It isn’t often that I hear an album that feels tailor-made for me. Modern Nature’s debut album, How To Live might be it. Bounding off the tails of the twelve-minute epic “Supernature” from the supergroup’s debut EP, Nature, vocalist Jack Cooper (ex-Ultimate Painting), keyboardist Will Young (BEAK>) and drummer Aaron Neveu (Woods) climb to great heights, enhancing their already entrancing compositions with the induction of cellist Rupert Gillett and saxophonist Jeff Tobias (Sunwatchers). It’s Young’s work with BEAK> and Portishead instrumentalist, Geoff Barrow that stunningly complements Cooper’s vision for Modern Nature, blossoming into an astonishing slow-burning tension. In How To Live, the rural and the urban unite; isolation is in decline and endless beauty surfaces.
The band name Modern Nature was taken from filmmaker Derek Jarman’s diaries, written in his Dungeness cottage on the coast of Kent. Cooper visited Jarman’s home, instantly struck by the “weird mix of urban and rural” – like having a nuclear power station beside open grasslands. Enclosed in How To Live’s immersive 42 minutes, Modern Nature continuously weaves in that odd, albeit terrifying curiosity, and create their own world.
“There’s a hum in the street,” Cooper almost hums himself for the first line of the album. “Footsteps” follows the trancelike “Bloom,” led solely by Gillett’s somber cello – evocative of Ramin Djawadi’s finest work on Game Of Thrones, Modern Nature immediately promise some post-punk, a homage to classical music, and ceaseless surprises. In the meantime, “Footsteps” addresses the rinse-and-repeat process of our everyday working lives. “The click repeats, repeats, repeats…” slow-burning and hypnotic, Tobias makes his sublime first entrance. While Cooper’s vocal hardly rises above a whisper, Tobias takes the opportunity provided by the slow build and lets out a wailing saxophone solo. In the music video, a young man dives into the sea as the saxophone shrieks. He’s escaping a dreary, hectic environment like we all wish we could.
In “Nature,” however, Modern Nature is longing for a new destination. Holding a much darker outlook on our current environment and landscape, Cooper calls our environment “the great failure” before tackling humanity’s bloodlust for our own; citing the imperative to “lock them up and don’t forgive them.” Cooper’s guitar work, often gorgeous, is as gritty and raw as his words. The idea of escape recurs in the psychedelic album closer, “Devotee,” with the guidance to “leave all you can behind.”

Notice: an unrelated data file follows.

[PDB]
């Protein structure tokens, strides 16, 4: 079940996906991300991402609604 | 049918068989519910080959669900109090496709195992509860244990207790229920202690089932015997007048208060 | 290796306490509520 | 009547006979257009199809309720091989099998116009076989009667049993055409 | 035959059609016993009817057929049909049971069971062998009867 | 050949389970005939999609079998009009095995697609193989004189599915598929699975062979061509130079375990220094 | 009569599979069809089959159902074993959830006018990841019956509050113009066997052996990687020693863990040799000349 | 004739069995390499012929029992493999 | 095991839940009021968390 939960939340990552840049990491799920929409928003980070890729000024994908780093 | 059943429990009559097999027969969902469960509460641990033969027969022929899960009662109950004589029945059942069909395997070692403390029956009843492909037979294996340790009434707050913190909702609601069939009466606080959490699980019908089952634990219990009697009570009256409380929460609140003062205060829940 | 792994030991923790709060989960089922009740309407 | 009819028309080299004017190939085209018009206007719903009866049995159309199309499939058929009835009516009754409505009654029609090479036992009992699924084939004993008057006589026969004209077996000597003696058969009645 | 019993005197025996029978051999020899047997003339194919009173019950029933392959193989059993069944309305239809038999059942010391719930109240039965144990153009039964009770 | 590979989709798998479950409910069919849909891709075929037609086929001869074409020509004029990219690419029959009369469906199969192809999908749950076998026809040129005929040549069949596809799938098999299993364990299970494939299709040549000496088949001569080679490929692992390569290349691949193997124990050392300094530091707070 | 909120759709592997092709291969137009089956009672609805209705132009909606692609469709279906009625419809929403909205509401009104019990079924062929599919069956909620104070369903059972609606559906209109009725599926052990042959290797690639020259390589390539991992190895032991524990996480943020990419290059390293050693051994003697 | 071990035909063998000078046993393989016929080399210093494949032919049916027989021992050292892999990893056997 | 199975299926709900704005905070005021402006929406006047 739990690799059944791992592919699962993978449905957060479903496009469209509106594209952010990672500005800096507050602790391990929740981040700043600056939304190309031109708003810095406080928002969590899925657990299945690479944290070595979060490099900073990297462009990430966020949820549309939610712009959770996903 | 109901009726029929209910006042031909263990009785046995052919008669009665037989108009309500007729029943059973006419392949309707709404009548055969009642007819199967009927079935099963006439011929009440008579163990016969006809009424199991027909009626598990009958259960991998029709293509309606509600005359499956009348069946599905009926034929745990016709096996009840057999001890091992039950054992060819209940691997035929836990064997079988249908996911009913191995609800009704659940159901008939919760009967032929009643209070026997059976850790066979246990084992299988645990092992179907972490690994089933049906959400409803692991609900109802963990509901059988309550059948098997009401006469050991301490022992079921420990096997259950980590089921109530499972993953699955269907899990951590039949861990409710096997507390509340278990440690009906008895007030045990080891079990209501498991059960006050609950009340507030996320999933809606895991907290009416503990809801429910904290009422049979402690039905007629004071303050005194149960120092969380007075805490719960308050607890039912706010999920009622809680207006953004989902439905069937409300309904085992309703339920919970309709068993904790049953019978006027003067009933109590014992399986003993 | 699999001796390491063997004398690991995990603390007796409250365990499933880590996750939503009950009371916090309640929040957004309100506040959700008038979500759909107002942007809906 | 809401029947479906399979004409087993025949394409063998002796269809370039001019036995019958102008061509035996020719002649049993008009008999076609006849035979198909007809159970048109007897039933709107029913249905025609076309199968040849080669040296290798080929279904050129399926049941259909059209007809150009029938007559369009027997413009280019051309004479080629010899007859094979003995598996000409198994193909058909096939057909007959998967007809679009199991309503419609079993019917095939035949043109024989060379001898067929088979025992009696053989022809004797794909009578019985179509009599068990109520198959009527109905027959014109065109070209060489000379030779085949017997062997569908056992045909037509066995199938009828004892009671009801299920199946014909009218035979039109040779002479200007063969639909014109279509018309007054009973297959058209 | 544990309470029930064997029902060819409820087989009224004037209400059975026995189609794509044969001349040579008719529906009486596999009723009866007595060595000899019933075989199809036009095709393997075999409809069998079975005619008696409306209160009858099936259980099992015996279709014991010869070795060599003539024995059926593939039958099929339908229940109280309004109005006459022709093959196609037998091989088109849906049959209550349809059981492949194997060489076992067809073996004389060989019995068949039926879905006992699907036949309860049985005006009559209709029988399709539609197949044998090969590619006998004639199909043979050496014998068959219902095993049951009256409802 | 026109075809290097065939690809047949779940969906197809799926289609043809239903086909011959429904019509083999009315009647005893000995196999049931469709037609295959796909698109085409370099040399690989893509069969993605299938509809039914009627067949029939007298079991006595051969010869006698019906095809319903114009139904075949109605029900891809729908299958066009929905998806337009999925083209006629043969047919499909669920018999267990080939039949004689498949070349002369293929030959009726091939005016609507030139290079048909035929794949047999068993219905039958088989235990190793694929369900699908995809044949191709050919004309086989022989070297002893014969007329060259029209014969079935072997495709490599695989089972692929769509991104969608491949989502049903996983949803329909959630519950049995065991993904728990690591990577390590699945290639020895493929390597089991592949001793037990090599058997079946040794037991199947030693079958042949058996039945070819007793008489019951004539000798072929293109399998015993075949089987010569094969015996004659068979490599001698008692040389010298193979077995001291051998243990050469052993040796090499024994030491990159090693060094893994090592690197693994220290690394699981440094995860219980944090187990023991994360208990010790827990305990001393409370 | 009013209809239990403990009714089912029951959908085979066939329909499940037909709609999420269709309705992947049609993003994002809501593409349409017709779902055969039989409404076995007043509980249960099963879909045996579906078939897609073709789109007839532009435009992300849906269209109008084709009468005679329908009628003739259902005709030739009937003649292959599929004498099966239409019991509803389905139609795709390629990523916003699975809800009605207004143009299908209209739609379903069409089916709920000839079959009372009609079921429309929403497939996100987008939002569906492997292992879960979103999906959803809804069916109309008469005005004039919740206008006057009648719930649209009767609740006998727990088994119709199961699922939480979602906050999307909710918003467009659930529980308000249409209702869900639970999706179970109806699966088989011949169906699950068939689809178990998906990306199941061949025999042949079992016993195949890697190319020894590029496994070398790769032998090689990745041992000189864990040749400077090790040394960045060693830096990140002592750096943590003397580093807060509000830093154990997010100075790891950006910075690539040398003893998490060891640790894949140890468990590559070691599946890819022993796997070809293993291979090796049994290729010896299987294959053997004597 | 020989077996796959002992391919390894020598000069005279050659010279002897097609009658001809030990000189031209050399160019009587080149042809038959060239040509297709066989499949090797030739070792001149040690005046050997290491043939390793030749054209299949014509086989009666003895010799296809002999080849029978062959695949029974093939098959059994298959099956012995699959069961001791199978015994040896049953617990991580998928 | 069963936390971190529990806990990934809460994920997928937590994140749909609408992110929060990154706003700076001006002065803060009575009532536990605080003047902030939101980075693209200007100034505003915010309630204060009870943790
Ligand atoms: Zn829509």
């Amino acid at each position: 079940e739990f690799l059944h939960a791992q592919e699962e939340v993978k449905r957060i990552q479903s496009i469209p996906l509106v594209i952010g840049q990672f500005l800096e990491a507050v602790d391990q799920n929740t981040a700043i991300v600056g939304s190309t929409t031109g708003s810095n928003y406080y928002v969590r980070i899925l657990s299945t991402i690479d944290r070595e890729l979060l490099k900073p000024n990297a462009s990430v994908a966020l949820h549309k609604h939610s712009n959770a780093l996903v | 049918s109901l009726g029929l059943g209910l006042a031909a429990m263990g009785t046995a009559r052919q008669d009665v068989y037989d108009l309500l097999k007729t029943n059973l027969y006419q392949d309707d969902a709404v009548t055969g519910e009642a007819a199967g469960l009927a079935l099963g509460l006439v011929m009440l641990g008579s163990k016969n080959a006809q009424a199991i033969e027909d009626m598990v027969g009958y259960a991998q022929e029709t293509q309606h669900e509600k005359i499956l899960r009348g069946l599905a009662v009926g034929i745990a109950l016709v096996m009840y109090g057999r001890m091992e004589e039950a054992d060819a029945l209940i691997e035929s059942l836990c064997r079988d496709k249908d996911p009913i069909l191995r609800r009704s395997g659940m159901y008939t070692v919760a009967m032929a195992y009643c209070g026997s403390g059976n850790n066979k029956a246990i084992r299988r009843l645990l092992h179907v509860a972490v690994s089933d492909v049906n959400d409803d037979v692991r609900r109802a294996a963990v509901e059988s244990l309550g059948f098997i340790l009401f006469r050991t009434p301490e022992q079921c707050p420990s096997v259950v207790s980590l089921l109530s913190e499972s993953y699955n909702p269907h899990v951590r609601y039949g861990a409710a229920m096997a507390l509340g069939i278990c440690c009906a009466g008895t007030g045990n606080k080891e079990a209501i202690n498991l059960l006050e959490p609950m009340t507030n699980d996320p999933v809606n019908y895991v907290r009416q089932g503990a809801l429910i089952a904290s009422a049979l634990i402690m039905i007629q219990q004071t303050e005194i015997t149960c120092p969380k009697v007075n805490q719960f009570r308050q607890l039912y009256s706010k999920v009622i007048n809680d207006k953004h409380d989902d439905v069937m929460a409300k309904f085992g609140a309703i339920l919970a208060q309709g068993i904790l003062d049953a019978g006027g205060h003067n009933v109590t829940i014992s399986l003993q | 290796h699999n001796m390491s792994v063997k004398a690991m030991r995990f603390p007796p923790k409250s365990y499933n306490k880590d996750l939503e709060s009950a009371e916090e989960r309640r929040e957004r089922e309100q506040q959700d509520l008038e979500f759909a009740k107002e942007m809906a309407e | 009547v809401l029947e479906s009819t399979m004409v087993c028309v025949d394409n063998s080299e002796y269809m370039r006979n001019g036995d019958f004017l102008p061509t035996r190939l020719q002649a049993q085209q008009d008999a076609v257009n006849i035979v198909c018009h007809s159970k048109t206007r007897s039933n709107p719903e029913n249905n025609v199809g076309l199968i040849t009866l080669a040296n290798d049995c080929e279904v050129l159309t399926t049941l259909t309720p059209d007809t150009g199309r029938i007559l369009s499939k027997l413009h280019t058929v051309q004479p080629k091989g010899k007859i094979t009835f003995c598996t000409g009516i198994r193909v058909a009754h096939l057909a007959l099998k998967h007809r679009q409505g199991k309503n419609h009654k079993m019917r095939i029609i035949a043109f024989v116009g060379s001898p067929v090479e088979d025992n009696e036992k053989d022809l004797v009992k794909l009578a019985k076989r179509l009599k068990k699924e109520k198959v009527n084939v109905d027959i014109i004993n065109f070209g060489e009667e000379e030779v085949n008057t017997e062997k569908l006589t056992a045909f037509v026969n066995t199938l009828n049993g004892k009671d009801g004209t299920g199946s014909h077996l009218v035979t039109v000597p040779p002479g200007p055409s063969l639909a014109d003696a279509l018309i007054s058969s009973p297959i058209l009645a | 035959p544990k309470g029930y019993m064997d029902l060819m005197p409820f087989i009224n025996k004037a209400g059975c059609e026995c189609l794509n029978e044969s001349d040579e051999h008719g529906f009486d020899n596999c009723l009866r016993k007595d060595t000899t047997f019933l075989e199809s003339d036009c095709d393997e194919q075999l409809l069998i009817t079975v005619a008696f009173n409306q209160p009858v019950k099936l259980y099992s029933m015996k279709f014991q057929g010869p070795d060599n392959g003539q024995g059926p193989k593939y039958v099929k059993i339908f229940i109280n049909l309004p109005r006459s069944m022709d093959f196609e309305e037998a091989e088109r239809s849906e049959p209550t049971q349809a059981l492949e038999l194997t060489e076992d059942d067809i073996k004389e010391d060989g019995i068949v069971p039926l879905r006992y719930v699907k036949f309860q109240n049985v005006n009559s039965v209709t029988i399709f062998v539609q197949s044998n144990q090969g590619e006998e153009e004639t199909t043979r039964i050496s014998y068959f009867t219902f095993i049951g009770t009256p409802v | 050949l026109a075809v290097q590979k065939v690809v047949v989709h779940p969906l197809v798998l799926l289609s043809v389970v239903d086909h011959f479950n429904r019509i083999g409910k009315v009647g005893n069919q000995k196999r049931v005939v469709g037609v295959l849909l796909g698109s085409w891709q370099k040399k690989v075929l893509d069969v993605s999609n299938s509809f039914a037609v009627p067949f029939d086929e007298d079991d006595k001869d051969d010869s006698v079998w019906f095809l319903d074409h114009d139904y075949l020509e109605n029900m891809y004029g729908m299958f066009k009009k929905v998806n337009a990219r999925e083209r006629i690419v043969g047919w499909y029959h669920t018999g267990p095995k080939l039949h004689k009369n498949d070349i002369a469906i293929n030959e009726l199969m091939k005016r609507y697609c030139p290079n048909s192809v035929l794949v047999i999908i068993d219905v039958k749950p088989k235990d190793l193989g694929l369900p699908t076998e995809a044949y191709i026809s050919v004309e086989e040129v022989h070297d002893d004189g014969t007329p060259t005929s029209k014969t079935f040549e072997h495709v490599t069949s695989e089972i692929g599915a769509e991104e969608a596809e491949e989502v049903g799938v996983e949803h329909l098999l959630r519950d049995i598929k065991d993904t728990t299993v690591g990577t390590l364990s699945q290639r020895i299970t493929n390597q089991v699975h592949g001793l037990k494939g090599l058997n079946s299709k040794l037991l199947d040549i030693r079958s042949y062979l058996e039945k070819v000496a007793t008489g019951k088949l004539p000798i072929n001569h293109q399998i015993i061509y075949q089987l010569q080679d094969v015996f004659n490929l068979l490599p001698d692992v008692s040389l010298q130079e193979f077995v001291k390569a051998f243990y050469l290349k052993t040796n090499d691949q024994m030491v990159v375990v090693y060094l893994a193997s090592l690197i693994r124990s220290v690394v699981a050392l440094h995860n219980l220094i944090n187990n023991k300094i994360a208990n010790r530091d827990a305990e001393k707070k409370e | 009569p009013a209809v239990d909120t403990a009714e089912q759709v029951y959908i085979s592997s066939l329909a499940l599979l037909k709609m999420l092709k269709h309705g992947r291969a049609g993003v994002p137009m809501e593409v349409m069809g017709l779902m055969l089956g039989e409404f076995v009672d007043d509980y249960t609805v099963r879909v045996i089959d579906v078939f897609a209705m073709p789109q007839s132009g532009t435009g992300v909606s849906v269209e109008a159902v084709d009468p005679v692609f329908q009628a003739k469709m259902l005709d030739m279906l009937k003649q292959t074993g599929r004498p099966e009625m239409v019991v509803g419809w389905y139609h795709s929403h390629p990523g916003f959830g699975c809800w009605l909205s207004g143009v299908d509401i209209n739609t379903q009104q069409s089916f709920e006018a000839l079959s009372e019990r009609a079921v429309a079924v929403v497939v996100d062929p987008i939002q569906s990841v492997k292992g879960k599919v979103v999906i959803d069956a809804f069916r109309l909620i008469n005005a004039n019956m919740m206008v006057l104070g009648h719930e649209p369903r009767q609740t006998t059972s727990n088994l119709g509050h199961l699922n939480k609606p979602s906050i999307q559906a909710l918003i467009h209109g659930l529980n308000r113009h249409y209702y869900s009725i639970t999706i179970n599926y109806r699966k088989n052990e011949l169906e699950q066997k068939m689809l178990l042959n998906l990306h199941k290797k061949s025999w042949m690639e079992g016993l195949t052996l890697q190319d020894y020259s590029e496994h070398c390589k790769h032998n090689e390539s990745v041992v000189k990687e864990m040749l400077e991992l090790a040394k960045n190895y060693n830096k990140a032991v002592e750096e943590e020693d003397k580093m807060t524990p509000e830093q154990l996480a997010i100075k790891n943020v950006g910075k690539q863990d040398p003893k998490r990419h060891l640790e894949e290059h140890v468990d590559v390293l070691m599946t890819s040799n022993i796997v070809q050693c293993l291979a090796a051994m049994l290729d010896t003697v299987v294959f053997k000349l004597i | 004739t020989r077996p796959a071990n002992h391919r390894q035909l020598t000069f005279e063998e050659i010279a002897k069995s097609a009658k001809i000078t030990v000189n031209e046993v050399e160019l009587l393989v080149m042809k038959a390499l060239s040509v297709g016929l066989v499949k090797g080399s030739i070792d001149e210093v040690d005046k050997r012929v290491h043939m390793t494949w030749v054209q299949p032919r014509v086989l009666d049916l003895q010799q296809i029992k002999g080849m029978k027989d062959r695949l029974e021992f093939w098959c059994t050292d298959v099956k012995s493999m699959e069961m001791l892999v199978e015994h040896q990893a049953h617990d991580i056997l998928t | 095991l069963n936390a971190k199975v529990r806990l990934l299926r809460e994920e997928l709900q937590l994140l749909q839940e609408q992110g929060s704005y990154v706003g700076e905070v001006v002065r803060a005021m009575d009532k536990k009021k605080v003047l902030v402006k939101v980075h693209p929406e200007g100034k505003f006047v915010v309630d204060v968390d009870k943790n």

Resembling the emotional outburst of saxophone in “Footsteps,” Young and Neveu take center stage just when you think “Devotee” contains a hidden track. Young’s ingenious arrangement celebrates take off and melts into Neveu’s motorik beats. Elegiac cello strains, circling synth and equally expressive guitar loops make quite the team in album highlight, “Criminals.” Like pop sensation Sia’s frequent writings of high-flying birds as a symbol of freedom and sense of communion, Cooper also needs to fly free, in order to evade “drowning in the rising sea.” As for the disorienting “Nightmares,” Young’s pulsing synth guides a refusal to surrender. Saxophone waves, again, meditatively lure into another realm. Album notes for “Nightmare” succinctly describe the song as “the calm after the storm, nihilism, acceptance!! HOW TO LIVE??” Modern Nature isn’t alone in trying to figure it out. Cyclical themes, ideas, and sounds contribute to the intended endless feel of How To Live, forming a universe that already feels lived-in.
But, it’s “Peradam” that crucially adds to the timelessness of How To Live. As a long-time Radiohead fan, “Peradam” is the first song to ever truly capture the essence of what makes the band so exceptional. It’s not just that the track resembles In Rainbows’ “Reckoner” – from the wistful percussion to a similarly stunning guitar loop, it’s that “Peradam,” reveling in the cycles of nature, also crafts the same vibrant, unforgettable journey before gradually lulling away. It captures that exact trippy dream Thom Yorke explains when describing “Reckoner,” the kind of dream you never want to wake up from. In How To Live, it seems that songs don’t end or begin. That continuous flow delivers solace, the kind that’s become harder and harder to find.
The question is: how on Earth did Modern Nature do it? On their debut album, Modern Nature has successfully merged motorik beats a la Portishead and Can, with the atmospheric folk of Nick Drake, and paid homage to krautrock legends, Harmonia. Cooper’s 2017 concept album, Sandgrown – a collection of tracks dedicated to his hometown of Blackpool – had him set on approaching How To Live with a narrative, recurring chord progressions, and numerous films, books, and places were brought in as additional motivating forces. Bandmates Will Young, Aaron Neveu, Jeff Tobias and Rupert Gillett have added their diverse influences and collective experiences to shape what’s sure to be a modern classic. Why don’t you jump in and find your own stories within?